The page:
One of the assignments of the course was to discuss how differing ‘world views’ influence the practice of landscape architecture in Aotearoa capturing our personal, western and Māori world views. 

Yue Zhang shared her views around understanding the core differences between indigenous worldviews and western worldviews. In doing so she saw that we can achieve cultural harmony and respectful relationships through design. “This course has demonstrated how colonisation has, for a time, monopolised architectural influence in Aotearoa. I am encouraged to see this trend turning around with a focus on indigenous cultural influences – Te Ao Māori”.

Jessica Tregidga shared her views about creating impactful and unified spaces, understanding people and land cultivated through a Te Ao Māori lens. “This course has developed my knowledge far beyond what I knew. It has given me a deeper insight and perspective into our culture and am very grateful for it, as it has allowed me to have this conversation and go more in depth into a topic that is not discussed enough.”

Lastly, Drisana Brown shared her passion for designing from a grassroots perspective understanding the land, people and stories – for that is our culture. “Through education we can be freed from thinking about individualism and greed, but rather spiritual principles of generosity and justice. When nurtured with the right education it will influence the younger generations to contribute to the betterment of their community spiritually, intellectually and physically.”

When hearing the voices of our tauira, I am reminded of a saying from one of our kaumatua, Haare Williams, “that we are all students of life”. No matter our age or position(s) we hold, we are constantly learning across time and space. Last year’s course lecturer, Jacqueline Paul (Ngāpuhi, Ngāti Tūwharetoa, Ngāti Kahungunu ki Heretaunga) sought the importance of voicing our tauira perspectives. “As an industry, we often forget the power and importance of our future leaders. By giving our tauira the opportunity to share their worldviews about landscape architecture, they provide us with the tools to better grow and upskill our capability and capacity required for the future”. 

Being able to facilitate this course, has allowed tauira to see Māori take up their rightful place to educate and communicate the importance of culture, from our own and at most times personally lived experiences. It is about connecting with our past and acknowledging how far we have come as a nation, upholding the works of our tūpuna (ancestors) and recognising our obligations under Te Tiriti through partnership, participation, and protection. Whilst I do not consider myself a mātauranga Māori expert, it is our duty as tangata whenua to rightfully claim these spaces to ensure our culture and history is expressed by our own.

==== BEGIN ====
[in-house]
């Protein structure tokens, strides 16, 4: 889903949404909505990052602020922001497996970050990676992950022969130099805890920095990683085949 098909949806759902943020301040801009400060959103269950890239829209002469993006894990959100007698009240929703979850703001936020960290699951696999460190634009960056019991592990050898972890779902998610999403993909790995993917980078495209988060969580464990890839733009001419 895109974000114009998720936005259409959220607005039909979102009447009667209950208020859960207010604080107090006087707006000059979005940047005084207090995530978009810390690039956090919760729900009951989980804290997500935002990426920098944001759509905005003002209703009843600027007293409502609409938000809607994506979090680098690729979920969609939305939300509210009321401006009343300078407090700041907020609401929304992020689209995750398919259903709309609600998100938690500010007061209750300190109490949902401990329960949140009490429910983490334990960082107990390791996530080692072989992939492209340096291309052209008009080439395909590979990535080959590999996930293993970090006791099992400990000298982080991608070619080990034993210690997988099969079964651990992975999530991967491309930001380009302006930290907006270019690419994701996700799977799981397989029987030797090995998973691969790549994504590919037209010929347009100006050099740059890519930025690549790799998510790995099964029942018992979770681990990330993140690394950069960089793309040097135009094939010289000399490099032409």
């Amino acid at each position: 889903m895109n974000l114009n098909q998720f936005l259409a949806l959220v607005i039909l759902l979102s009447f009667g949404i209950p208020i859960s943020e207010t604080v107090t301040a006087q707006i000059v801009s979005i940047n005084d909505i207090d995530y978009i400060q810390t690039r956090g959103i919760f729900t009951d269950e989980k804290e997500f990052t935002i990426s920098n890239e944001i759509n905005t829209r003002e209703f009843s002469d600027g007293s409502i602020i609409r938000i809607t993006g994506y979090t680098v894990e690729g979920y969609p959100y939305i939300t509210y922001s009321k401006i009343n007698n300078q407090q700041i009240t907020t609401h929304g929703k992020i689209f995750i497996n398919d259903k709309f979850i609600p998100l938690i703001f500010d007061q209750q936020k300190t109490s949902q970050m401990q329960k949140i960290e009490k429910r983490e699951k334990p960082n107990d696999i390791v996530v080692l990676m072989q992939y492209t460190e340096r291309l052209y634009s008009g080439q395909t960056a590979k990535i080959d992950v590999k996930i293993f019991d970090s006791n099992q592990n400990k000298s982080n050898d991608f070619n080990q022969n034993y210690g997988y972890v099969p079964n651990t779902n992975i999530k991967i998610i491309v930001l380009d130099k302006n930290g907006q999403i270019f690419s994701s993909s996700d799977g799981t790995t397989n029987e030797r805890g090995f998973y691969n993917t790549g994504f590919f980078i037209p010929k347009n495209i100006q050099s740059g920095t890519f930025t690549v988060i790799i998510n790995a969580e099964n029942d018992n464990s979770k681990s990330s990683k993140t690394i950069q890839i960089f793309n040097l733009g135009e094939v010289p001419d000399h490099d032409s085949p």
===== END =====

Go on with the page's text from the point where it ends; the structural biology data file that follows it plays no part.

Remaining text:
Important attributes from this course, allow tauira to understand the importance of mana (authority) and rangatiratanga (partnerships and relationships). We are currently in a time and age where Māori are reclaiming their position at the decision-making table, which is evident in the works we do. We are now beginning to work more collaboratively with tangata whenua through a kaupapa Māori process, listening, learning and overall enhancing mana and mauri through our designs.

Although we are seeing a shift across practice and education, we continue to prioritise western systems and thinking over the importance of our own distinct language and culture. Being one of very few Māori practitioners, who again, very rarely sit across education as well, I have been able to see how both practice and education perceive and connect with Te Ao Māori and with one another. 

The conference held in Tauranga earlier this year, explored the theme ‘Te Rangitamiro – Radical Reorientation’ which sought out current issues like decolonisation and how design can respond to these issues. As Henry Crothers expressed, “the discussions highlight the opportunities we have as landscape architects to understand those issues and how we can contribute to solutions given the breadth of the work we do.” One way we can respond and design with this, is by re-educating ourselves within the landscapes of Aotearoa, reconnecting with the important layers associated to Te Ao Māori.

In 2022, Tuia Pito Ora New Zealand Institute of Landscape Architects, will celebrate 50 years as an industry. If we are to reflect on our past and see what the future holds across practice and education, let us question, what does the future of ‘Landscapes of Aotearoa’ look like?

Kua takoto te mānuka – the challenge has been laid.